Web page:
How to Feed Your Family Well When You’re Busy
By the time Darina Allen, the eldest of nine, was 10 years old, she already knew how to make soda bread, colcannon, mashed potatoes, stews, simple cakes like a Victoria sponge, and scones.
You might think she was precocious. Allen, 70, is Ireland’s best-known advocate of Irish food, as well as a TV presenter, author, and co-founder of Ballymaloe Cookery School in Shanagarry, County Cork.
But back then, “You wouldn’t even think it was remotely unusual,” she said.
Her mother put a great deal of emphasis on nourishing food. “She absolutely knew that our food should be our medicine,” Allen said.
Every child in her family was assigned a task: she’d peel the carrots, someone else would set the table, and so on. She learned cooking “by osmosis,” sharing in the family’s work burden and picking up skills along the way. “To think [the work] can just sit there on a chair and the unfortunate mother or father do all of it,” she said.
Nowadays, Allen said, young people grow up and leave home without having learned how to cook and feed themselves properly.
“Their very existence depends on it and here we are teaching them geography and algebra and languages, which are incredibly important, but not teaching them practical skills,” she said. A proper breakfast, for example, dispenses the need for snacking, so prevalent these days.
It isn’t easy—an unrelenting spiral of exhaustion plagues parents juggling career and family. “Everyone is trying to keep the balls in the air and be superhuman, and look great, and be in great shape and in good humor, and try to come home, do a shop on the way, pick up the kids from the creche… and try to put something on the table.” She paused. “I think young people are extraordinary.”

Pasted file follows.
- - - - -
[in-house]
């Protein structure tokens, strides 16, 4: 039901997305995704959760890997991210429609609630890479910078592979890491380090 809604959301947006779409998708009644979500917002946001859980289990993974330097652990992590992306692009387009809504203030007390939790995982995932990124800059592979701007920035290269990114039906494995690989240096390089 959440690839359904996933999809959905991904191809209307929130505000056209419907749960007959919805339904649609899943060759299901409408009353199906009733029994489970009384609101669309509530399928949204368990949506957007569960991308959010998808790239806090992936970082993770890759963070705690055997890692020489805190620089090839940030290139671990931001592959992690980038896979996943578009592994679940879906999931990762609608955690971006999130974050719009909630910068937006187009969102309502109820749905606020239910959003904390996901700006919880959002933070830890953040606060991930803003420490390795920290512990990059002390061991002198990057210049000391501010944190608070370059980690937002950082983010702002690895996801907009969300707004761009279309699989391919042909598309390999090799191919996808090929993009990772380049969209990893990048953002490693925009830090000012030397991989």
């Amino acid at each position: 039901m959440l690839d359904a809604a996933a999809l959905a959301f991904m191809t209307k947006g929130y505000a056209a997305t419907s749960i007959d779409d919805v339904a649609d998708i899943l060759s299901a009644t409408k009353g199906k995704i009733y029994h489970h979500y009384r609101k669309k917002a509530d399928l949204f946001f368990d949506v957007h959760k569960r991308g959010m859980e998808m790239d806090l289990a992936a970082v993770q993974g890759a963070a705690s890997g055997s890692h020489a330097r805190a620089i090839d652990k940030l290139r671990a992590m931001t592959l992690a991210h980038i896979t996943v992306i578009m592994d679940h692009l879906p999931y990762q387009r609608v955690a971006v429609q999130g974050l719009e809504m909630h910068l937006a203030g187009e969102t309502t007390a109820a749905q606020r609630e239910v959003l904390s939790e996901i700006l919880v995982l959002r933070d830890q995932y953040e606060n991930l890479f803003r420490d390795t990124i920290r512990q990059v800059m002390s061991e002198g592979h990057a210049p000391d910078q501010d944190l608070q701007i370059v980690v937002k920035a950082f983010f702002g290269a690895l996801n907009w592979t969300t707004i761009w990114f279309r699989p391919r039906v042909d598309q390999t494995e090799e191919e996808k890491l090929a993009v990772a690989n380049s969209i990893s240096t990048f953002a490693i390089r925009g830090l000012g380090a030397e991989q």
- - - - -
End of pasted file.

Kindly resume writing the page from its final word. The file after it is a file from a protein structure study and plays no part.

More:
Life is busy, but there are still ways to feed the family well, with real food. (Allen recalled one of author Michael Pollan’s memorable one-liners: “Don’t eat anything your great-great-great-grandmother wouldn’t recognize as food.”)
First, stop being a short-order cook. Then, develop a repertoire of 15 to 20 recipes—easy, delicious, and nourishing ones that everyone can eat. Kids love risotto, for example. Simple soups, frittatas, and porridge (still the best breakfast you can have, with cream to help absorb nutrients, and any toppings that kids want to add themselves, Allen said) are all examples of easy dishes. Kids can learn to cook these, too.
Start a windowsill garden, with plants like cucumbers, tomatoes, lettuces, or herbs. “If kids are involved in sowing seeds, they’ll eat absolutely everything,” Allen said.
Lastly, make sure you get a good cookbook. Allen, who has written more than 15 cookbooks to date, is appalled by how many cookbook recipes don’t work. One last tip: if the cookbook is associated with a cooking school, you can be sure that lots of testing went into it.
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